Goats and sheep were the earliest to be bred for food (7000 BC), pigs in 6500 BC and horses were tamed by 4000 BC, a majority of them were used for work and warfare, but some cultures raised them as a food source.

Chickens were also domesticated around 10,000 years ago, but were first bred for cock fighting in Southeast Asia, reports National Geographic.

Some of the genes used during the process may have been taken from other foods that people are allergic to and they have no way of knowing about it.

These modern-day animals look very different from their wild ancestors such as the chicken that once weight just two pounds and now some hit 17 pounds.

Robert Bakewell also worked with breeding these animals and would raise them to be big, delicate boned sheep, with high-quality fleece and large foreheads.

Their ears became more of a lop ear than an erect ears and their horns that the wild sheep possessed were weakened and disappeared from many breeds.

Researchers suggest that the switch from gatherers to hunters, triggered a genetic change that enhanced the process of eating fats, reports National Geographic News.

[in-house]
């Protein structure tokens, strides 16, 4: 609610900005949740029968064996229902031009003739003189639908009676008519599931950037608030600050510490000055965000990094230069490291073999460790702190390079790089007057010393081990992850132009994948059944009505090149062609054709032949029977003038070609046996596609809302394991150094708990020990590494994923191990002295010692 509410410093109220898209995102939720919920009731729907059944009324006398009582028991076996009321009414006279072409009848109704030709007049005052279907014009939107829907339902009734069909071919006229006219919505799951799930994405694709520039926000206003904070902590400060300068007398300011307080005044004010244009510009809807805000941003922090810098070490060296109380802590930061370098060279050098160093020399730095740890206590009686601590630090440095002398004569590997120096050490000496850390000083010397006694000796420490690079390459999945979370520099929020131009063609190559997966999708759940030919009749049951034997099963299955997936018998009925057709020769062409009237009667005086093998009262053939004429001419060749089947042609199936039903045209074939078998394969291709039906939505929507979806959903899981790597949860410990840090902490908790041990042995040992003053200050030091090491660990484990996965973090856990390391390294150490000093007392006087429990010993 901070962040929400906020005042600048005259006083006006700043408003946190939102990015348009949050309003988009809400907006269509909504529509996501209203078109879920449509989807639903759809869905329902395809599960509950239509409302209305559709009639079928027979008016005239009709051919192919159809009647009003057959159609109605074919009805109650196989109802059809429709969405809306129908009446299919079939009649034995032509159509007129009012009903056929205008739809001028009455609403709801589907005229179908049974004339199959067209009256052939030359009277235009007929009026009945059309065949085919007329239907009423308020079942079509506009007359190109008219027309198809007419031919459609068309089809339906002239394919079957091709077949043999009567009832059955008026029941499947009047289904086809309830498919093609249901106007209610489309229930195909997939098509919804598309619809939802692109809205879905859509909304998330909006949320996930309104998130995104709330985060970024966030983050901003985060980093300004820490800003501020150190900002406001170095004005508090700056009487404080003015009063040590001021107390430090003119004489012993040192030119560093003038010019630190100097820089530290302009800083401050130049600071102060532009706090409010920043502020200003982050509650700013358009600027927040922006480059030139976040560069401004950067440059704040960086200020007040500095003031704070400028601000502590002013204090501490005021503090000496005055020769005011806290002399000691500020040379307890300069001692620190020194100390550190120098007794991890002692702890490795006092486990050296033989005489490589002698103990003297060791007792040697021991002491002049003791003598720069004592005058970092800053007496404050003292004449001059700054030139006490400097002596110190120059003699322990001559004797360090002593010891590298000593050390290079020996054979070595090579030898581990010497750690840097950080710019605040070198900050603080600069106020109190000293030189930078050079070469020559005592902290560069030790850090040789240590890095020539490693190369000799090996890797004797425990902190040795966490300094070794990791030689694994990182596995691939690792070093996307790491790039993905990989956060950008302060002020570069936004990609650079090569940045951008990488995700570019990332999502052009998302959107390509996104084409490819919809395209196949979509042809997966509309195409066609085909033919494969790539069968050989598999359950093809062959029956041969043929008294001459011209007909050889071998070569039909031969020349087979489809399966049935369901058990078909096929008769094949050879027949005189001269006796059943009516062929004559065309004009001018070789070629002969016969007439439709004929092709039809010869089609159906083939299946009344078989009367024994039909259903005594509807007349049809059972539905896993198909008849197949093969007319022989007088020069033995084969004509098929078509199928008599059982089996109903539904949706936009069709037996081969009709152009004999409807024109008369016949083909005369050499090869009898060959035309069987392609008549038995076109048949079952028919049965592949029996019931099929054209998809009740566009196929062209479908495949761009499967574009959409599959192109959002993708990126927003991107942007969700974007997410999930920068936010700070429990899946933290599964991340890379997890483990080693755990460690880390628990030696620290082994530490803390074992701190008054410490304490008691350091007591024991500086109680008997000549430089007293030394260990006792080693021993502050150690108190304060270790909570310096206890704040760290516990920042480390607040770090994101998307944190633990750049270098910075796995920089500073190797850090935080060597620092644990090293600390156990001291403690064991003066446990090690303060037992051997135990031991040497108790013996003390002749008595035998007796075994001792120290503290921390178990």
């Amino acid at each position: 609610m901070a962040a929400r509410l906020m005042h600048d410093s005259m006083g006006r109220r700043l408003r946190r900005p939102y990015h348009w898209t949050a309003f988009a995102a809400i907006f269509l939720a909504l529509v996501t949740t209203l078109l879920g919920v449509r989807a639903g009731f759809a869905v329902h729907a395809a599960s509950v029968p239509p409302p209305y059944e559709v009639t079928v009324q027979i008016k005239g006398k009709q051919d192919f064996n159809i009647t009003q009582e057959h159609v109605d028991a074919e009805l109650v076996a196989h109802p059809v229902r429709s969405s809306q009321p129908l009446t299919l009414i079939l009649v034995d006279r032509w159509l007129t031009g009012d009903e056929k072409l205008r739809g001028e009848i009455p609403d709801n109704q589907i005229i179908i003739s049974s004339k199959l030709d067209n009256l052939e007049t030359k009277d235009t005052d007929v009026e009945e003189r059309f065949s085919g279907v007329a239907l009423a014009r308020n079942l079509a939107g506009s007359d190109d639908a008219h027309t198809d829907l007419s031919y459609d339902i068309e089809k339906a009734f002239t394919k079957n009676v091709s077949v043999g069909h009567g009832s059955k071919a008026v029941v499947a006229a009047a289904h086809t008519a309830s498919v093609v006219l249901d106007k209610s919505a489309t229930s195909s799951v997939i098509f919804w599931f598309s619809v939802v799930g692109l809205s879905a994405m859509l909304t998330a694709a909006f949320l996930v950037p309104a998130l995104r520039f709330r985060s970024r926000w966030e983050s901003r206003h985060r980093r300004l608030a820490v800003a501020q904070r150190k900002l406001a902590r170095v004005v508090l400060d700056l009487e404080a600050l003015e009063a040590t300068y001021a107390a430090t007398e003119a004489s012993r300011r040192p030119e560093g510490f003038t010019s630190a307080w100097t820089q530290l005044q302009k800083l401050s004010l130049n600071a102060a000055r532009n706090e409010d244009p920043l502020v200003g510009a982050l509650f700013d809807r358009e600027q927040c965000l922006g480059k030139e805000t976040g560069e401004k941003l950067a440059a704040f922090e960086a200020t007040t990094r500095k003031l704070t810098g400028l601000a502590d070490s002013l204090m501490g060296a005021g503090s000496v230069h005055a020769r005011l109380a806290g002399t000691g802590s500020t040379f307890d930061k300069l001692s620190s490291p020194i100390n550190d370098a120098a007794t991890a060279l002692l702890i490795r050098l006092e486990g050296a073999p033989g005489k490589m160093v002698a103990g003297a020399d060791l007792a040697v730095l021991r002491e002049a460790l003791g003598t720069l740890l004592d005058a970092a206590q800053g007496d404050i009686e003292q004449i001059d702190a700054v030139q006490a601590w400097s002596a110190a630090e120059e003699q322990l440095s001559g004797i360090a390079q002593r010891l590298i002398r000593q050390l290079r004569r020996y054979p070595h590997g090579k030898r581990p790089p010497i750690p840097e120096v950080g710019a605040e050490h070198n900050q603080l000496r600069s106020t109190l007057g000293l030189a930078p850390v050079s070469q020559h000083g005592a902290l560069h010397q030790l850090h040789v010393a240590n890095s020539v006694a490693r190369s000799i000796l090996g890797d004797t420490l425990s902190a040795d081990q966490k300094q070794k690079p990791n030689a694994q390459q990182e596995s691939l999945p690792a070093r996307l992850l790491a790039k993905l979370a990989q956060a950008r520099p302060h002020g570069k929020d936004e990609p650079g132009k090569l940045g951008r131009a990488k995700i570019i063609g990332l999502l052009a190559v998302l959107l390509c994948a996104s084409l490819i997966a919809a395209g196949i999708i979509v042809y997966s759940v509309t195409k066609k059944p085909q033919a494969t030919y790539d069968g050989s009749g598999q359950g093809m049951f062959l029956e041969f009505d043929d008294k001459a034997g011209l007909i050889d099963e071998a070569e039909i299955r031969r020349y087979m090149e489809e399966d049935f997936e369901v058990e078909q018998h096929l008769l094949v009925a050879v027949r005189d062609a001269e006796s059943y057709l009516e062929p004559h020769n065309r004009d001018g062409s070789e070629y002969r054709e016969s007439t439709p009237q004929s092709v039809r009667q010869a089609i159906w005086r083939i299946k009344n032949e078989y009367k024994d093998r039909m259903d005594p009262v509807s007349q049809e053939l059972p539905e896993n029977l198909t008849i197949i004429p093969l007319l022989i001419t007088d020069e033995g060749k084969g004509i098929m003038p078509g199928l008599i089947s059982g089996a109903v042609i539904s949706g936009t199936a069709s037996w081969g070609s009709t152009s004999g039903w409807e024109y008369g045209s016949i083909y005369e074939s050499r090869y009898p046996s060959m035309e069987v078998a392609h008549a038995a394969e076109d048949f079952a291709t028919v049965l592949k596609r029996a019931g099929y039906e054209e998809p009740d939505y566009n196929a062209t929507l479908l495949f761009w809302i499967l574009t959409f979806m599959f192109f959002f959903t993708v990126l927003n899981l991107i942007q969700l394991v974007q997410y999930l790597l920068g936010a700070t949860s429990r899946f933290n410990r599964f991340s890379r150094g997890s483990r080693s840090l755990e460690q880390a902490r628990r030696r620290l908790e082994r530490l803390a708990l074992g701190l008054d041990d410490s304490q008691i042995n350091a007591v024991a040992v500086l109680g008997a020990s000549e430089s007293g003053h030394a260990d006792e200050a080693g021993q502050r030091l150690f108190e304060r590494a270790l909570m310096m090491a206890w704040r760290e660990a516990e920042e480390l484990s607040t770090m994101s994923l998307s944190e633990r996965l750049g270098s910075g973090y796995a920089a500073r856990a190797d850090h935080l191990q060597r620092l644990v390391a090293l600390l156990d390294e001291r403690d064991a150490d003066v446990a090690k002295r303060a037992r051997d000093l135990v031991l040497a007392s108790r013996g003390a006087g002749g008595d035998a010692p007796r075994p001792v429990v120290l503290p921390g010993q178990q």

Wild pigs vary greatly in size and weight. Baked avocado egg bowl The largest boar is the giant forest hog (Hylochoerus meinertzhageni). Avocado and egg bake It grows up to 6.9 feet (2.1 meters) long, reports LiveScience.

In 2013, US authorities began discussion to grant approvals for the world’s first genetically modified fish, the Aquabounty salmon, which has had its genes altered so that it grows twice as fast as a normal fish.

Aquabounty salmon is produced through the insertion into the eggs of wild Atlantic salmon of a growth hormone gene from Chinook salmon, as well as a gene from a different type of fish called the ocean Eelpout.

Last year, US heath regulators cleared the way for it to be farmed for human consumption. Avocado and egg nutrition These creatures were bred to meet the demand (pictured), as they do not grow fast in the wild

Aquabounty salmon is produced through the insertion into the eggs of wild Atlantic salmon of a growth hormone gene from Chinook salmon, as well as a gene from a different type of fish called the ocean eelpout.

Recently, a start-up announced it should have animal-free products on the market in three to four yeast and unveiled the first lab-grown meatball.

The firm says its cutting-edge technique produces 90 percent less greenhouse emissions, consumes less nutrients and doesn’t require antibiotics or other additives used in traditional meat production.

While generating one calorie from beef requires 23 calories in feed, Memphis Meats plans to produce a calorie of meat from just three calories in inputs.

In order to grow meat in a lab, Memphis Meats begins by isolating cow and pig cells that have the ability to regenerate, and ‘provides the cells with oxygen and nutrients such as sugars and minerals’.

• Molecular analysis of wild and domestic sheep questions current nomenclature and provides evidence for domestication from two different subspecies.